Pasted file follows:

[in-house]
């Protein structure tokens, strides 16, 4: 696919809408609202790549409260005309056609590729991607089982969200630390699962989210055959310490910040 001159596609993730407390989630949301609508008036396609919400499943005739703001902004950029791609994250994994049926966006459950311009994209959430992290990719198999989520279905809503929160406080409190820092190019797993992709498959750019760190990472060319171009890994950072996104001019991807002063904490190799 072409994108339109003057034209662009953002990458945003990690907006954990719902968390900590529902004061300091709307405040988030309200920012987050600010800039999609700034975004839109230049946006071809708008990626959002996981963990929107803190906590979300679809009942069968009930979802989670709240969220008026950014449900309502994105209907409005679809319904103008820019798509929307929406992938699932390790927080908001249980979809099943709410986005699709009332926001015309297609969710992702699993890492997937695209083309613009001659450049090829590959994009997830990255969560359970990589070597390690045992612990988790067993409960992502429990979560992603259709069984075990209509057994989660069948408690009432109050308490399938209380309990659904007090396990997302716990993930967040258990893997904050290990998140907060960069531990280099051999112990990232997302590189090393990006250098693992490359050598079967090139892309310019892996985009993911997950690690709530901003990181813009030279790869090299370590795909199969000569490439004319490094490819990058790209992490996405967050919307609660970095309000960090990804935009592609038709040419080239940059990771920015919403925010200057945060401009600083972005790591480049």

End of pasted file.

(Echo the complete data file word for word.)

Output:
[in-house]
């Protein structure tokens, strides 16, 4: 696919809408609202790549409260005309056609590729991607089982969200630390699962989210055959310490910040 001159596609993730407390989630949301609508008036396609919400499943005739703001902004950029791609994250994994049926966006459950311009994209959430992290990719198999989520279905809503929160406080409190820092190019797993992709498959750019760190990472060319171009890994950072996104001019991807002063904490190799 072409994108339109003057034209662009953002990458945003990690907006954990719902968390900590529902004061300091709307405040988030309200920012987050600010800039999609700034975004839109230049946006071809708008990626959002996981963990929107803190906590979300679809009942069968009930979802989670709240969220008026950014449900309502994105209907409005679809319904103008820019798509929307929406992938699932390790927080908001249980979809099943709410986005699709009332926001015309297609969710992702699993890492997937695209083309613009001659450049090829590959994009997830990255969560359970990589070597390690045992612990988790067993409960992502429990979560992603259709069984075990209509057994989660069948408690009432109050308490399938209380309990659904007090396990997302716990993930967040258990893997904050290990998140907060960069531990280099051999112990990232997302590189090393990006250098693992490359050598079967090139892309310019892996985009993911997950690690709530901003990181813009030279790869090299370590795909199969000569490439004319490094490819990058790209992490996405967050919307609660970095309000960090990804935009592609038709040419080239940059990771920015919403925010200057945060401009600083972005790591480049």